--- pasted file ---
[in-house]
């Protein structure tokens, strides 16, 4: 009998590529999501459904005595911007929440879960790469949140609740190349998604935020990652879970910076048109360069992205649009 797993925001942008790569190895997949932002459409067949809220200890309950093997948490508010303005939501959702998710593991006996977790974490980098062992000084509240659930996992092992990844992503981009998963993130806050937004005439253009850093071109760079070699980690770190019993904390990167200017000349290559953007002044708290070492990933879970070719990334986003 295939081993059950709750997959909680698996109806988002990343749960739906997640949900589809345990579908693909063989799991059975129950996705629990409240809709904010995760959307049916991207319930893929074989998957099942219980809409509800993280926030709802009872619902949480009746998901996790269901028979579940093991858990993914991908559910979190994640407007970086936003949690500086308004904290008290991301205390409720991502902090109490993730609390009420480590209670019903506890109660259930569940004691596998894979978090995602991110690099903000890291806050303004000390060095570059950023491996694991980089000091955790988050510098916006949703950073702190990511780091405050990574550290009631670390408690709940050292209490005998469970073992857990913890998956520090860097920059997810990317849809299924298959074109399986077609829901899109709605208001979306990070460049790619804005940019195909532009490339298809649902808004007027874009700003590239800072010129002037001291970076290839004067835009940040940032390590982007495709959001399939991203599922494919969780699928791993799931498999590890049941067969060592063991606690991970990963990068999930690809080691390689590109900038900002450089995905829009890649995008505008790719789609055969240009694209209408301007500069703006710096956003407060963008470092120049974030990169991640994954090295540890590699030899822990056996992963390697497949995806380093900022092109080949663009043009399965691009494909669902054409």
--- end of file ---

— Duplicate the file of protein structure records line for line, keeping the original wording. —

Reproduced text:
[in-house]
């Protein structure tokens, strides 16, 4: 009998590529999501459904005595911007929440879960790469949140609740190349998604935020990652879970910076048109360069992205649009 797993925001942008790569190895997949932002459409067949809220200890309950093997948490508010303005939501959702998710593991006996977790974490980098062992000084509240659930996992092992990844992503981009998963993130806050937004005439253009850093071109760079070699980690770190019993904390990167200017000349290559953007002044708290070492990933879970070719990334986003 295939081993059950709750997959909680698996109806988002990343749960739906997640949900589809345990579908693909063989799991059975129950996705629990409240809709904010995760959307049916991207319930893929074989998957099942219980809409509800993280926030709802009872619902949480009746998901996790269901028979579940093991858990993914991908559910979190994640407007970086936003949690500086308004904290008290991301205390409720991502902090109490993730609390009420480590209670019903506890109660259930569940004691596998894979978090995602991110690099903000890291806050303004000390060095570059950023491996694991980089000091955790988050510098916006949703950073702190990511780091405050990574550290009631670390408690709940050292209490005998469970073992857990913890998956520090860097920059997810990317849809299924298959074109399986077609829901899109709605208001979306990070460049790619804005940019195909532009490339298809649902808004007027874009700003590239800072010129002037001291970076290839004067835009940040940032390590982007495709959001399939991203599922494919969780699928791993799931498999590890049941067969060592063991606690991970990963990068999930690809080691390689590109900038900002450089995905829009890649995008505008790719789609055969240009694209209408301007500069703006710096956003407060963008470092120049974030990169991640994954090295540890590699030899822990056996992963390697497949995806380093900022092109080949663009043009399965691009494909669902054409």